From the very first time I logged in to the last login I had yesterday I could not shake the feeling that I was playing City of Heroes...not once. Some of you may feel this is quibbling...and I don't deny it is a bit nit-picky. Everything is familiar to CoH: the mission system, the in-street vendors, the city layouts, the street gangs, the subway system, and the street traffic (both pedestrian and vehicular).
This game seriously disappointed me be not having a greater sense of self-identity than that, and especially so since the vast majority of the game is played in these streets and inside these buildings...with almost no variance to character model. What's the difference between your choice of fighting for The Machines, Zion, or the Merovingian? Practically nothing in terms of the content you'll face.
And that's what's so especially poor in this game, I'm afraid: variety of content. What's the difference between the content you face at level 1 and the content you face at level 20? Nothing. You are still fighting a few dudes and a few chicks in a few offices in a few buildings. Sure, the mobs have more powers and so do you...but it's still the same mob who's face you're trying to bash in. *yawn*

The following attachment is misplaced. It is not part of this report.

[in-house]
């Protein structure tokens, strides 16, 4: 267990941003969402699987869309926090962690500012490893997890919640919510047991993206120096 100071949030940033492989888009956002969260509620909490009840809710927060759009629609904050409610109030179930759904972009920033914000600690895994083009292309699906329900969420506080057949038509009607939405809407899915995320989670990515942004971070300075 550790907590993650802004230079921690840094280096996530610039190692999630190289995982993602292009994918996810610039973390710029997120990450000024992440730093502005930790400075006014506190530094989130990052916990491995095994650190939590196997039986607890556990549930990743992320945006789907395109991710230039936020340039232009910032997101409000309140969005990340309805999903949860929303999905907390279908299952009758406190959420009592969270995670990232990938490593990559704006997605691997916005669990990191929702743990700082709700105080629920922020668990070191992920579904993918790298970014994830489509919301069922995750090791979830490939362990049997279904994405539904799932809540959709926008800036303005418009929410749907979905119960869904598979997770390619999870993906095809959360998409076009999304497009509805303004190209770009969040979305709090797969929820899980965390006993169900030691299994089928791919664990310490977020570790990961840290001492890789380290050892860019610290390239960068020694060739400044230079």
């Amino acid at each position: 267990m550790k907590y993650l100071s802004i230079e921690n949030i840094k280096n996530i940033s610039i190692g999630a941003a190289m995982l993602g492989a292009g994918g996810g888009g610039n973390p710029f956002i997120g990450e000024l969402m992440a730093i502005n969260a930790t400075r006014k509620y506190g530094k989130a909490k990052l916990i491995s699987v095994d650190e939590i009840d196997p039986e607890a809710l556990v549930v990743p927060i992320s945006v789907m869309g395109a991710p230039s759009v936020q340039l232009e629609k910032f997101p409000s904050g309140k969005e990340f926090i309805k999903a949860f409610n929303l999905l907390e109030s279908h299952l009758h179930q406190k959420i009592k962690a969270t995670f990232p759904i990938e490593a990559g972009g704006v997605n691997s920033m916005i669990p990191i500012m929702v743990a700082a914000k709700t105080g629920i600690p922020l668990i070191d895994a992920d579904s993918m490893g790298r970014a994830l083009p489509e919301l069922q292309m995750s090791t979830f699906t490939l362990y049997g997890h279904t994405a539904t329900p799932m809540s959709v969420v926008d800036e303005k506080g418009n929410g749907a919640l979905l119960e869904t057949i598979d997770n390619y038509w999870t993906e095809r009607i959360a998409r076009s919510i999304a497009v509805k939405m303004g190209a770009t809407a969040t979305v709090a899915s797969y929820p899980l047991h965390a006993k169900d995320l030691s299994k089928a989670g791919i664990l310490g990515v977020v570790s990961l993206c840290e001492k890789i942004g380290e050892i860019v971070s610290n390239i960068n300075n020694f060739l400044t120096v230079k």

It leaves me asking the question: "why am I bothering to play this game?" For those of you who want to play along with the story, you will immediately answer that question...and to all of you I say "excellent!" I hope the promises that people feel Monolith is making live up to your expectations! There certainly is a lot of teasing going on in the game...the missions certainly take you along a path, and I do hope it pans out.
My experience, however, in all MMOGs to date (and I've played most of them) is that 98% of the people who play the game won't ever experience the events firsthand. Sure, they may experience the consequences of an event...let's say a city section that is suddenly infested with a new problem...but they won't actually be participating in events as they transpire. As I said in my section above: I'll revisit this after April 4 (and a few days extra) to see if Monolith manages to do something different. But until then, it's nothing more than the hollow assurances of an overly-ambitious developer...and some overly-eager people who want desperately to believe in it.